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I'm on windows 7 using Cygwin.

My script and text file are located in the same directory.

#!/bin/bash
while read name; do
echo "Name read from file - $name"
done < /home/Matt/servers.txt

I get this error and I don't know why because this is correct while loop syntax..?

u0146121@U0146121-TPD-A ~/Matt
$ ./script.sh
./script.sh: line 4: syntax error near unexpected token `done'
./script.sh: line 4: `done < /home/Matt/servers.txt'

Can anybody tell me what I'm doing wrong? I think it's because I'm on windows and using Cygwin.

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Do you mean it worked on Unix? –  golimar Jul 1 '13 at 15:35
    
@golimar no never tested it –  mkrouse Jul 1 '13 at 15:42
    
why don't you do a for loop? IMHO it would be much more readable (sorry it does not answer the question) –  pataluc Jul 1 '13 at 16:03
    
@pataluc: Because while read... is often the recommended method. –  grawity Jul 1 '13 at 16:10
1  
Check the script for DOS-style line endings by printing it with cat -v /path/to/script and looking for "^M" at the end of lines." This doesn't really look like the errors I'd expect from this, but with Cygwin it's best to check. –  Gordon Davisson Jul 2 '13 at 7:28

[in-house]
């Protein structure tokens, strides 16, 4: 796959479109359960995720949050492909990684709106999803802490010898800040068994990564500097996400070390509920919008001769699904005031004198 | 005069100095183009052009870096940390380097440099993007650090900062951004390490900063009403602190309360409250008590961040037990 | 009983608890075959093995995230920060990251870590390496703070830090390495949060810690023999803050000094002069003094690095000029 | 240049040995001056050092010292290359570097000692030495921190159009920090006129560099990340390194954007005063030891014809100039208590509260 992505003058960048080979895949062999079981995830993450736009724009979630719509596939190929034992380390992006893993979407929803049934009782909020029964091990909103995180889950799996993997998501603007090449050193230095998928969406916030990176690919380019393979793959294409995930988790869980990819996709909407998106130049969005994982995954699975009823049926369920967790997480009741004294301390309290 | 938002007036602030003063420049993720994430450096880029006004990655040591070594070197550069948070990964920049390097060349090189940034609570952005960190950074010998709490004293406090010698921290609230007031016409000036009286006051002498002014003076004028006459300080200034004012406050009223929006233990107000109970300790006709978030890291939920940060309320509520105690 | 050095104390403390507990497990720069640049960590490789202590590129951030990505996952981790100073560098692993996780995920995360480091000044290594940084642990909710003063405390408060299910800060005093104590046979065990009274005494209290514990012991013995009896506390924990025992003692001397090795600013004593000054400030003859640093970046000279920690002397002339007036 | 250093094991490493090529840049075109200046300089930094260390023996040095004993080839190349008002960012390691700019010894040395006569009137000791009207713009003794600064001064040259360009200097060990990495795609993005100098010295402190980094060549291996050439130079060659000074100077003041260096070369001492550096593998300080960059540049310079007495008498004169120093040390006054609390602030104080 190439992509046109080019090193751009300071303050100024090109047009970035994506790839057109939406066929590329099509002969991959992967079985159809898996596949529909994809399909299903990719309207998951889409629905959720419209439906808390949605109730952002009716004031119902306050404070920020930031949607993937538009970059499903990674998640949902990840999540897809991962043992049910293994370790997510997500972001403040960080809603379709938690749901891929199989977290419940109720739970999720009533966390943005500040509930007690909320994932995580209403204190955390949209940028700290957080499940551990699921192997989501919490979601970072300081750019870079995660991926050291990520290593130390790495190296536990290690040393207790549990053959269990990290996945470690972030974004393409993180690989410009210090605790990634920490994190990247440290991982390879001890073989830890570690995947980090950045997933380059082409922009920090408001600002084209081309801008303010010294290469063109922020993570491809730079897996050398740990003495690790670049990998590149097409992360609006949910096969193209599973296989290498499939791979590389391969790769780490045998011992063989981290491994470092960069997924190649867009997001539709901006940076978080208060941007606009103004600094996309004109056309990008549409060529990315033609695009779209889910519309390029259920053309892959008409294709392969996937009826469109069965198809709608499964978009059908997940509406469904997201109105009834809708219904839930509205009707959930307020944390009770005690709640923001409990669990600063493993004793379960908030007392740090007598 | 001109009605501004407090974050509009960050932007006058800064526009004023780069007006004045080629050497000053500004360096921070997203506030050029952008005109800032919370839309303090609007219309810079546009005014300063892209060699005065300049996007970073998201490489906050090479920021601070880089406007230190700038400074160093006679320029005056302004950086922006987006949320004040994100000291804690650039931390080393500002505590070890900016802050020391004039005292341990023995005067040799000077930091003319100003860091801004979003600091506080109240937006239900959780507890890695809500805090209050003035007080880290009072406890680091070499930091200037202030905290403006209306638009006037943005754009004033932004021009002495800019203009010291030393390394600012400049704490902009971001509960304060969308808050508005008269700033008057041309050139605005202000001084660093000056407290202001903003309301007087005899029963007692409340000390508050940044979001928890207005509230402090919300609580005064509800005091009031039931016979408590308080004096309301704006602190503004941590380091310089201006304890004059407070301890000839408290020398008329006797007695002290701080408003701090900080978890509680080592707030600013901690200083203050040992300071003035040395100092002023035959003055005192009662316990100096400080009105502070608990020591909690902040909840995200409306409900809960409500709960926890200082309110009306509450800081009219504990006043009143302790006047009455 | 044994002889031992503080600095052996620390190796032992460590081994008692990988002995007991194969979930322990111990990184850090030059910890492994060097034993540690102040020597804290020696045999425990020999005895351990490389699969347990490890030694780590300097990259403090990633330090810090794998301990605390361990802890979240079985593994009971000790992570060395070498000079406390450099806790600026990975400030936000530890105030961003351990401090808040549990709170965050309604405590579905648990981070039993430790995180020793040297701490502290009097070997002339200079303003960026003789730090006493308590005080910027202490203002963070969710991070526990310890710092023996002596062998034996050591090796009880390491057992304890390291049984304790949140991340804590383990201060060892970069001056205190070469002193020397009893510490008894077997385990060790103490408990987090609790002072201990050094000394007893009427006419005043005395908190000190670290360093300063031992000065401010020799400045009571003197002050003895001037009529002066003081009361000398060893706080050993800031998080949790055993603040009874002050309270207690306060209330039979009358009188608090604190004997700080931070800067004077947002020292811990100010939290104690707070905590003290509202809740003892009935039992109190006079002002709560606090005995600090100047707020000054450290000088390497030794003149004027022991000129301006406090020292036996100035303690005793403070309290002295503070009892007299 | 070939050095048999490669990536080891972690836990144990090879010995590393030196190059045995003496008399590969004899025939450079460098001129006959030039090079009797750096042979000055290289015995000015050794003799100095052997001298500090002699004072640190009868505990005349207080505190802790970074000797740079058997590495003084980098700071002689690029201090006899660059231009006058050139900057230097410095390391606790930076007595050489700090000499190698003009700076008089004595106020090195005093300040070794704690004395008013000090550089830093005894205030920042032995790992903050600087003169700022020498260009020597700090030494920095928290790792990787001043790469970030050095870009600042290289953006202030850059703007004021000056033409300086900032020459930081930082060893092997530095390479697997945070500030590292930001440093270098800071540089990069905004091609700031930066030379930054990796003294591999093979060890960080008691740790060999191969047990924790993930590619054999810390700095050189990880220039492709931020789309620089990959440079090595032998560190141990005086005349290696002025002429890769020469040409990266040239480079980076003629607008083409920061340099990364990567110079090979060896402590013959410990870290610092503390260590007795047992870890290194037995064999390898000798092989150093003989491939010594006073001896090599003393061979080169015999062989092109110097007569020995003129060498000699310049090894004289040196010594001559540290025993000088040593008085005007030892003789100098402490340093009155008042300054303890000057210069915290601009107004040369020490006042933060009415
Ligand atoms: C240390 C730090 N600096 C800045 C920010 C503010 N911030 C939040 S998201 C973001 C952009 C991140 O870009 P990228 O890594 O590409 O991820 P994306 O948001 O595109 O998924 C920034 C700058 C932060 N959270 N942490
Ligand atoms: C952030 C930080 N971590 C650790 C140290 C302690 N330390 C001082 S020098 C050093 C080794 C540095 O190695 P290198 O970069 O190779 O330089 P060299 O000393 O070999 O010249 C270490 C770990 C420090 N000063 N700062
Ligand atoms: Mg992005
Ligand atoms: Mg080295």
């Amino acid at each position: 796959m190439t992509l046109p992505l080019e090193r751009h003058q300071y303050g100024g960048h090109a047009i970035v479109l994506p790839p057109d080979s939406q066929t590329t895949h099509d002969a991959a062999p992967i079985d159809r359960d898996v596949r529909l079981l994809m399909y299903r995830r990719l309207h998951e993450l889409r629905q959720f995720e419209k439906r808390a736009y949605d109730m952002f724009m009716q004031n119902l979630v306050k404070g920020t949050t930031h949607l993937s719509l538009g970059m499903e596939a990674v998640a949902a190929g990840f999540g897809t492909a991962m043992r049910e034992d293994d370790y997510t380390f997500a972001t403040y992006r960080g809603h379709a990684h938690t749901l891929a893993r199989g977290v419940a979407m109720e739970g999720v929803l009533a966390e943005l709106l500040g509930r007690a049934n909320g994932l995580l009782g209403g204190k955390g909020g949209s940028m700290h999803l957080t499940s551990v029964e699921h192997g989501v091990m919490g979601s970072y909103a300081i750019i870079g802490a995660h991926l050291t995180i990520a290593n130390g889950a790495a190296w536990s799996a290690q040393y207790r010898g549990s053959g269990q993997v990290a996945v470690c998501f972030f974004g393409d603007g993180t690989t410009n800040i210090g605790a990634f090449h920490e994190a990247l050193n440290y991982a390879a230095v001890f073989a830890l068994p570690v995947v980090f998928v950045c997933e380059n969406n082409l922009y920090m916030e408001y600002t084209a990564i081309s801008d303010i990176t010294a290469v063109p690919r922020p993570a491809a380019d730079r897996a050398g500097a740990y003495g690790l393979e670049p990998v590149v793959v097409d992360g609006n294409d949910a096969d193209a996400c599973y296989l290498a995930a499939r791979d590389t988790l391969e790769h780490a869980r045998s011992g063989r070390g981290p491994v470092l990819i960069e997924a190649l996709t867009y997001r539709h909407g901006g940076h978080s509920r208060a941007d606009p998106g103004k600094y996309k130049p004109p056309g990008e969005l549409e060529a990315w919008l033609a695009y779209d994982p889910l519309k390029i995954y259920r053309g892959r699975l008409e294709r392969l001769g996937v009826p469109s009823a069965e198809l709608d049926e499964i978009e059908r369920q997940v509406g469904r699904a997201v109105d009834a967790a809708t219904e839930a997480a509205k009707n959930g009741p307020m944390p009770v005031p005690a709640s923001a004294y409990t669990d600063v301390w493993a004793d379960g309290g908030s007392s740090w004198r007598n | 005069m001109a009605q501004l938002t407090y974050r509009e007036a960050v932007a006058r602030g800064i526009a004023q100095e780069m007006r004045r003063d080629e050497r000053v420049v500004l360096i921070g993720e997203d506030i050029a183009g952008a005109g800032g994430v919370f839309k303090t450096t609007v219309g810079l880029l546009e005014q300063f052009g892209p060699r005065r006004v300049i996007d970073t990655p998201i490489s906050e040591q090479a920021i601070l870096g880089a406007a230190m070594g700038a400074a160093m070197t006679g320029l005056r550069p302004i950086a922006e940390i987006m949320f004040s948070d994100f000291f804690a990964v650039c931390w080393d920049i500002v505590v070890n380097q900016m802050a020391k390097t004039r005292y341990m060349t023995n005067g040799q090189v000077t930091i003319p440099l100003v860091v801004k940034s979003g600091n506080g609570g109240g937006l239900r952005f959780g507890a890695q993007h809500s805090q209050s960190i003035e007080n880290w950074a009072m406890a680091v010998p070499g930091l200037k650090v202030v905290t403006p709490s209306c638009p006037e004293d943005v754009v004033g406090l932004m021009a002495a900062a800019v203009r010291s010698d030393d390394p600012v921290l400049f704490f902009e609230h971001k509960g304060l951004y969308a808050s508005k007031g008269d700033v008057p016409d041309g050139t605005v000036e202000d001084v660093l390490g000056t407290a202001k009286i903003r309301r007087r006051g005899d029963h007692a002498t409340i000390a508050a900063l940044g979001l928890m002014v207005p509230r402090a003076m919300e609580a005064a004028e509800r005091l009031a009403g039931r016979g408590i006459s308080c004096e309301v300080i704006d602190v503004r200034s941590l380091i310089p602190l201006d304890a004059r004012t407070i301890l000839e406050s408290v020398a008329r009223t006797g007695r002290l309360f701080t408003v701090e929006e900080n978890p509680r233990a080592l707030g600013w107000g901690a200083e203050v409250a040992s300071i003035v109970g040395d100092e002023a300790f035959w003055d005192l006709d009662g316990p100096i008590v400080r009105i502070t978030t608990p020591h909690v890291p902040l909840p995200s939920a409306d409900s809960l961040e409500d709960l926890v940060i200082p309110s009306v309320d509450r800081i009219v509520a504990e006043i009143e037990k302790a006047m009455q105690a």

1 Answer 1

up vote 0 down vote accepted

This script has CR LF line endings. This is more visible with od.

$ od -c script
0000000   #   !   /   b   i   n   /   b   a   s   h  \r  \n   w   h   i
0000020   l   e       r   e   a   d       n   a   m   e   ;       d   o
0000040  \r  \n   e   c   h   o       "   N   a   m   e       r   e   a
0000060   d       f   r   o   m       f   i   l   e       -       $   n
0000100   a   m   e   "  \r  \n   d   o   n   e       <       /   h   o
0000120   m   e   /   M   a   t   t   /   s   e   r   v   e   r   s   .
0000140   t   x   t  \r  \n
0000145

As you can see, I have \r (carriage return) and \n (line feed) characters at the end of each line where you should only have \n characters. This is a result of a compatibility issue between Windows and *nix systems. Bash has difficulty dealing with the \r characters.

You can fix your script by using a utility like dos2unix or by running the following line.

sed -i 's/\r$//' script

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